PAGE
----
Ayikodans, one of Haiti’s premiere dance companies, brought so much power and passion to the stage that the Arsht Center’s small Carnival Studio Theater could barely contain them. For three separate shows the audience was packed to capacity, the air was saturated with drumming and singing, and stunning choreography exploded on stage in deeply felt and impeccably athletic performances.
Throw away any expectations you might have about Haitian dance. Jeanguy Saintus, the man behind Ayikodans, drew heavily from Haitian culture, including Haiti’s dance and music traditions, while maintaining his own distinct choreographic voice. Broad and extensive training was revealed in complex choreographic constructions – traces of ballet and modern dance came through, but his movement vocabulary stayed true to Haiti’s African dance heritage by rooting down towards the ground. Sometimes, particularly in ballet, dancers seem as light as air. They almost fly. Ayikodans represents the opposite end of the spectrum. Their performance was characterized by a heavy strength that drew power from the support of the earth below their feet.
Two choreographies were presented, Zantray and Eritaj. Of the two, Zantray was more closely tied to contemporary dance, using movement as an abstract language. Eritaj, on the other hand, was a vision of Haiti’s well-known and often misunderstood spiritual tradition, Vodoun.
Saintus readily ties his choreographic vision to his personal experiences with Vodoun. On stage, the deep roots of belief fed the dancers’ movements with an overwhelming sense of otherworldly presence. The spirits of the Vodoun pantheon are said to express themselves in exaggerated postures when they possess a devotee. In Eritaj, three incredible soloists embodied different spirits with absolute commitment, from bulging eyes to expressive and specific hand gestures. Their movements in space had clearly been influenced by close observation of ceremonial possession, as a matter of both artistic beauty and spiritual reverence. A supporting cast of equally impressive dancers played the role of hounsi, initiates, and their bodies shivered as if in the presence of a living spiritual force.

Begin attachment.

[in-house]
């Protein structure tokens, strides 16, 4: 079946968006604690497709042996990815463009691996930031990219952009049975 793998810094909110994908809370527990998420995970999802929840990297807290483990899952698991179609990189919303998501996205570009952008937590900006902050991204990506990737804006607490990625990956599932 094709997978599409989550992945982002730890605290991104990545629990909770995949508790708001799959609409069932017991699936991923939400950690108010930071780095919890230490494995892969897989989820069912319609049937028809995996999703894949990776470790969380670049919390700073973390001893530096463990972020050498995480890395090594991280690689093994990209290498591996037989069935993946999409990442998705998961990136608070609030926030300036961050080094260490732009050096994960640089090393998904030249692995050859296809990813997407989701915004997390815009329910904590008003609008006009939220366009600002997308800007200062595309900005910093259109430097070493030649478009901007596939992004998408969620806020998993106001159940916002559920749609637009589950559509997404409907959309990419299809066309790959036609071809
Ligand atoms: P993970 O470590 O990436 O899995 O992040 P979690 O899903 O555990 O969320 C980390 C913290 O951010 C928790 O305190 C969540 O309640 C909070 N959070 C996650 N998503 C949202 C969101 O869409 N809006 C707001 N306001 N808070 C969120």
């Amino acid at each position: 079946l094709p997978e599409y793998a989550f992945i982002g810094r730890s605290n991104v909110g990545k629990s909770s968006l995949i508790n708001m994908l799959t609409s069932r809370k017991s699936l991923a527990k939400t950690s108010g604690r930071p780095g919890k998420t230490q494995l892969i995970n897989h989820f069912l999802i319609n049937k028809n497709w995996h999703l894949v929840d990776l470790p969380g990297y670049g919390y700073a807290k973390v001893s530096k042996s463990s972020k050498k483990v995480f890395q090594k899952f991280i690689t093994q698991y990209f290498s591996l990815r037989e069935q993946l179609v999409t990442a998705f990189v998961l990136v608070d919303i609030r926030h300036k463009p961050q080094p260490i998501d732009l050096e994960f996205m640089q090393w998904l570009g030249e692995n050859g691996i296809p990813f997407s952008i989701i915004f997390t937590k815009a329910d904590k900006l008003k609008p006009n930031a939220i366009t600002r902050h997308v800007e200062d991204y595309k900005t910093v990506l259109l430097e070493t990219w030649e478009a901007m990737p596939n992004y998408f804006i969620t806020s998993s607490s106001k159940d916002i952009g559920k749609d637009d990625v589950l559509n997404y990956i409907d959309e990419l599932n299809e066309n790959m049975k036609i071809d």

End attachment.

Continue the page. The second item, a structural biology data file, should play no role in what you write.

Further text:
At times, the dancers were literally breathtaking in their physicality, particularly the men, who at times lowered themselves to the ground with such strength that they seemed to be unaffected by gravity. When these moments came, the entire audience was shocked into complete silence and stillness, followed by the murmuring sounds of awe and disbelief.
Add live music into the mix. Saintus recruited a crew of master drummers and a singer who stunned the audience during an intermission with beautifully rendered traditional rhythms and songs, also calling to the Vodoun spirits. The largely Haitian audience could barely sit still and some people joined in, singing in low voices. The live music continued into the second half of the performance. Not all of the show was backed by live music, but the night’s strongest moments certainly were.
As the show progressed, the theater was filled to maximum with a palpable buzz of excitement. After the show was over, a lively crowd stayed in the Arsht Center’s lobby to celebrate. Many reunions happened that night. The Haitian performance community is a tight group of artists who happen to be spread out across the globe. Dancers, singers, and drummers from Port-au-Prince, New York, California, and Miami embraced each other enthusiastically – some of them had not seen each other for years.
What was planned as a fundraising trip became something much more: an indisputable artistic success. It was a proud moment for Haiti, a reminder that the little Caribbean island so often associated with misery has given birth to artists of the highest caliber.